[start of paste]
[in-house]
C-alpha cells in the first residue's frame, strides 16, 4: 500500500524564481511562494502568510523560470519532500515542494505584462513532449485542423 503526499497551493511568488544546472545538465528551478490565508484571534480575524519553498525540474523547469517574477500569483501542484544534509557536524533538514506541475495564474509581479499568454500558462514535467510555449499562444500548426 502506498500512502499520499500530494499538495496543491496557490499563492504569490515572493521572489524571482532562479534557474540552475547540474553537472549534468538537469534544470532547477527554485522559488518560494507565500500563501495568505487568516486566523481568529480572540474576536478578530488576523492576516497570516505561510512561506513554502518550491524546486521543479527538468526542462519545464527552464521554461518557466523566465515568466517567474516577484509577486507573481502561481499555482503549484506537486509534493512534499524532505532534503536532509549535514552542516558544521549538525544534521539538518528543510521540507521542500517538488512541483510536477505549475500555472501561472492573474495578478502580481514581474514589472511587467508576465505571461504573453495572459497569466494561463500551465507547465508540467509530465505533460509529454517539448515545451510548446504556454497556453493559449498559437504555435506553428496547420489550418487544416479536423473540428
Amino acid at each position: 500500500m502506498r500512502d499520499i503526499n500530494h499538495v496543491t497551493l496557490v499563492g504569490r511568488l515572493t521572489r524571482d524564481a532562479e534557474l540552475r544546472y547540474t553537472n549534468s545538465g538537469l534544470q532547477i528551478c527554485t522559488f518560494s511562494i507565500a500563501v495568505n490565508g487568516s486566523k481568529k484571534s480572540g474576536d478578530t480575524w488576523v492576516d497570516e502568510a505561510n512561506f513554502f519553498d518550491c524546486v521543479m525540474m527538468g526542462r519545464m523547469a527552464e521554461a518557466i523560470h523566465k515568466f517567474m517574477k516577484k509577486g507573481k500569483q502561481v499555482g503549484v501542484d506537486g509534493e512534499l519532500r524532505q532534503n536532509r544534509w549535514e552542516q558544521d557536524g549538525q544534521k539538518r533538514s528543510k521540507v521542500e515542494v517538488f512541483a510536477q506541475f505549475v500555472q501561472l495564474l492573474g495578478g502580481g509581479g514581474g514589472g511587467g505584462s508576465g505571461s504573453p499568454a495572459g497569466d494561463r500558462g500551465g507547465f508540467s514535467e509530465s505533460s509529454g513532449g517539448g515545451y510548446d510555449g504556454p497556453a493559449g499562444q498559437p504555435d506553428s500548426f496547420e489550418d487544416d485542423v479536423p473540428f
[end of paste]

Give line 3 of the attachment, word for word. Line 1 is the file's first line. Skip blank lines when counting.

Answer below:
Amino acid at each position: 500500500m502506498r500512502d499520499i503526499n500530494h499538495v496543491t497551493l496557490v499563492g504569490r511568488l515572493t521572489r524571482d524564481a532562479e534557474l540552475r544546472y547540474t553537472n549534468s545538465g538537469l534544470q532547477i528551478c527554485t522559488f518560494s511562494i507565500a500563501v495568505n490565508g487568516s486566523k481568529k484571534s480572540g474576536d478578530t480575524w488576523v492576516d497570516e502568510a505561510n512561506f513554502f519553498d518550491c524546486v521543479m525540474m527538468g526542462r519545464m523547469a527552464e521554461a518557466i523560470h523566465k515568466f517567474m517574477k516577484k509577486g507573481k500569483q502561481v499555482g503549484v501542484d506537486g509534493e512534499l519532500r524532505q532534503n536532509r544534509w549535514e552542516q558544521d557536524g549538525q544534521k539538518r533538514s528543510k521540507v521542500e515542494v517538488f512541483a510536477q506541475f505549475v500555472q501561472l495564474l492573474g495578478g502580481g509581479g514581474g514589472g511587467g505584462s508576465g505571461s504573453p499568454a495572459g497569466d494561463r500558462g500551465g507547465f508540467s514535467e509530465s505533460s509529454g513532449g517539448g515545451y510548446d510555449g504556454p497556453a493559449g499562444q498559437p504555435d506553428s500548426f496547420e489550418d487544416d485542423v479536423p473540428f